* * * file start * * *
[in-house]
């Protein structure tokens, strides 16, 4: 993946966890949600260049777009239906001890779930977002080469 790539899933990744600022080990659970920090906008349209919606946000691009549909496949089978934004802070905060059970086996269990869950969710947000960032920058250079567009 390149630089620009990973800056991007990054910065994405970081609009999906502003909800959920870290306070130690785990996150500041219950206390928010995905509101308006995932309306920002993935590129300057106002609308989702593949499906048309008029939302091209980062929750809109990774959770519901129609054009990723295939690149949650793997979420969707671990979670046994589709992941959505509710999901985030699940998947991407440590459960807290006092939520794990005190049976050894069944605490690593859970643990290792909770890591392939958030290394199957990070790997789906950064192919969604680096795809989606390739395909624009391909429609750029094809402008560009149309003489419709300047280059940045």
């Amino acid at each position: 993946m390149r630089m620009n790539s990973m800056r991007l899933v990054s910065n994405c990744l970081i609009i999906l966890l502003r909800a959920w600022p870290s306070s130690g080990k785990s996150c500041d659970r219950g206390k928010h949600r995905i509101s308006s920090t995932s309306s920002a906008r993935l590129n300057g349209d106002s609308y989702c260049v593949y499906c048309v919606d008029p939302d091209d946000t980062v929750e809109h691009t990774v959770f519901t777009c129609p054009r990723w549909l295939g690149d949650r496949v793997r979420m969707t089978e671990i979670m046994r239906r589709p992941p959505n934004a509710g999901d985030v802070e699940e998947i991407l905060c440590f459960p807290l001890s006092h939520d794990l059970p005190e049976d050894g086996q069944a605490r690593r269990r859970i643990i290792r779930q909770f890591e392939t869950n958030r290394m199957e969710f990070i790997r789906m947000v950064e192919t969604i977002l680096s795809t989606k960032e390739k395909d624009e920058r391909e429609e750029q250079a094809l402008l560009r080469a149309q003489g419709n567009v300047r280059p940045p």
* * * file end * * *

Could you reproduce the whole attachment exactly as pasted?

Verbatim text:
[in-house]
């Protein structure tokens, strides 16, 4: 993946966890949600260049777009239906001890779930977002080469 790539899933990744600022080990659970920090906008349209919606946000691009549909496949089978934004802070905060059970086996269990869950969710947000960032920058250079567009 390149630089620009990973800056991007990054910065994405970081609009999906502003909800959920870290306070130690785990996150500041219950206390928010995905509101308006995932309306920002993935590129300057106002609308989702593949499906048309008029939302091209980062929750809109990774959770519901129609054009990723295939690149949650793997979420969707671990979670046994589709992941959505509710999901985030699940998947991407440590459960807290006092939520794990005190049976050894069944605490690593859970643990290792909770890591392939958030290394199957990070790997789906950064192919969604680096795809989606390739395909624009391909429609750029094809402008560009149309003489419709300047280059940045």
């Amino acid at each position: 993946m390149r630089m620009n790539s990973m800056r991007l899933v990054s910065n994405c990744l970081i609009i999906l966890l502003r909800a959920w600022p870290s306070s130690g080990k785990s996150c500041d659970r219950g206390k928010h949600r995905i509101s308006s920090t995932s309306s920002a906008r993935l590129n300057g349209d106002s609308y989702c260049v593949y499906c048309v919606d008029p939302d091209d946000t980062v929750e809109h691009t990774v959770f519901t777009c129609p054009r990723w549909l295939g690149d949650r496949v793997r979420m969707t089978e671990i979670m046994r239906r589709p992941p959505n934004a509710g999901d985030v802070e699940e998947i991407l905060c440590f459960p807290l001890s006092h939520d794990l059970p005190e049976d050894g086996q069944a605490r690593r269990r859970i643990i290792r779930q909770f890591e392939t869950n958030r290394m199957e969710f990070i790997r789906m947000v950064e192919t969604i977002l680096s795809t989606k960032e390739k395909d624009e920058r391909e429609e750029q250079a094809l402008l560009r080469a149309q003489g419709n567009v300047r280059p940045p």